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Recent additions to my UX design & product design portfolios are reviewable here.


Comprised of companies facilitating the use of music by gyms, restaurants, and shops, the background music industry is full of challenges. Among them is finding a balance between the in-store experience a client wants to create and the actually music tastes of consumers walking through the door. For any business, connecting with Millennial consumers is no small challenge. Nor is nailing every product design. But like most things, there’s a lesson to be learned from the attempt. My own experience in developing an interactive UX for background music listeners included shaping the in-venue experience, defining its components, guiding creative, overseeing curation, and working with early adopters to drive engagement.


Television plays a colossal role in modern entertainment - and not just at home. It’s rare to walk into any venue today and not see screens in every direction. However, in the absence of a football game or similar event, guests are far more likely to ignore these often muted TVs and simply interact with their own smartphone. Interactive television aims to bridge that divide with programs that guests can watch on TV, but also interact with in real-time using a mobile device. My own experience, in the early 2010s, involved the creation of a dedicated TV trivia channel which allowed viewers to match wits with friends, local bar patrons, and other nationwide. My role included managing both the mobile and TV UX, as well as overseeing creative, content licensing and curation, design documentation, and game programming.


Dating back to the 1920s, the jukebox industry has thrived for a century. It survived wartime, depression, and even a pandemic because music is healing and meant to be shared. It has evolved and reinvented itself, today taking the shape of large cloud-connected touchscreens that illuminate their surroundings, generating more than 650 million annual paid plays. But among all their modern conveniences, the ability for a jukebox to be controlled by a smartphone is what unlocks its maximum potential for profitability and engagement. While serving as the UX and visual designer of the AMI Music app, these key achievements have been made: ​ • 4MM+ downloads • $7MM+ in monthly mobile proceeds • 350,000+ monthly unique purchasers • Now accounts for ~50% of total music revenue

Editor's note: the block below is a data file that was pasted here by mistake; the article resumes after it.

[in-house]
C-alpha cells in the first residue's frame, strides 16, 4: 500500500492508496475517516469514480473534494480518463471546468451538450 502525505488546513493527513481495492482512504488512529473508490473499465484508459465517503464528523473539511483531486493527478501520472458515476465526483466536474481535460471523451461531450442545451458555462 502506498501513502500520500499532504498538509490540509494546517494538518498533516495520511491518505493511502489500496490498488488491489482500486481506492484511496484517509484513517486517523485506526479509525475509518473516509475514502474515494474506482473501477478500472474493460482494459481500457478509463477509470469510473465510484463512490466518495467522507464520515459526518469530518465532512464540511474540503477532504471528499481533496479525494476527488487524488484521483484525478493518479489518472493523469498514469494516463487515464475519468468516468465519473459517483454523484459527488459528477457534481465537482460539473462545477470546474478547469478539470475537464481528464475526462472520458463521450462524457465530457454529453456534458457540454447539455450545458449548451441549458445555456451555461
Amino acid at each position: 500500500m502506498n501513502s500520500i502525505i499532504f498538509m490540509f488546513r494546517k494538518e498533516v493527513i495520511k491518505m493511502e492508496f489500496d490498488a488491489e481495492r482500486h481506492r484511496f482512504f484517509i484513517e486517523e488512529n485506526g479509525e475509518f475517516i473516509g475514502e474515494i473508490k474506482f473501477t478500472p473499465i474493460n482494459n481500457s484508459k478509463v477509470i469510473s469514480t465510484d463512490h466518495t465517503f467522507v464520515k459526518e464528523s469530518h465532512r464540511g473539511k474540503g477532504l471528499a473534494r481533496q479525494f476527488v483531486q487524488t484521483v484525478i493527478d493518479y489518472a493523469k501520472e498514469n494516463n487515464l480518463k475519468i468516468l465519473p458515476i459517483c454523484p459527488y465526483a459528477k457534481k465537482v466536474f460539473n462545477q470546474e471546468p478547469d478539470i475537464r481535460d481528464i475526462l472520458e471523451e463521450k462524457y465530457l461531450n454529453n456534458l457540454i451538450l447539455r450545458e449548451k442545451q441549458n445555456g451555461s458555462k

Following its introduction of a music video catalog, which commonly led to jukeboxes being connected to television screens inside a venue, the AMI Jukebox Network saw an opportunity to bring promotional services to its customers. The goal, as described to the development team, was to create an easy-to-use digital signage system that would fit seamlessly into the entertainment experience already offered. This web-based (and eventual mobile) tool would enable installers and venue staff to create and display ads on AMI products. My responsibilities on this project included the strategy and development of a library of customizable templates, as well as the UI and UX design for the tool's mobile edition.


The profession of route management, in the industries of amusement and vending, has always been inherently mobile – on the road, maintaining devices, making collections, and traveling from one customer to the next. However, the tools provided to them were not. Take jukeboxes for example. A jukebox operator in the US might manage anywhere from 10 to 200 locations. Configuring these devices often required being on site, having access to a PC, or calling a support hotline. Likewise, bar staff also require management capabilities over a jukebox once installed. In response and in collaboration with the engineering and product management teams of AMI Jukeboxes, I created the UI/UX of Co-Pilot, a first of its kind mobile solution to these challenges.


Designed for internet-connected jukeboxes installed in bars across America, this touchscreen software provides a means for patrons to browse and search for available songs and music videos that can be played within the venue they’re visiting for a small fee; thereafter managing the dispersal of revenue to all required parties, including artists, publishers, and the venue itself. Knowing “the right music” has the ability the affect consumer behavior, dwell time, and spending on food and drinks, this software is additionally designed to suggest the play of music most aligned with the listening preferences of typical guests or aligned with the atmosphere that the venue owner wants to create. Now in beta testing, AMI jukebox software version 5.0 marks the first major update to the product’s touchscreen user interface in over a decade. While a case study is planned, in the meantime, feel free to watch the video walkthrough provided here.

Every product has a story. Why it found success, what worked, what didn't, and what you'd go back and do differently. Let's craft a great story together.
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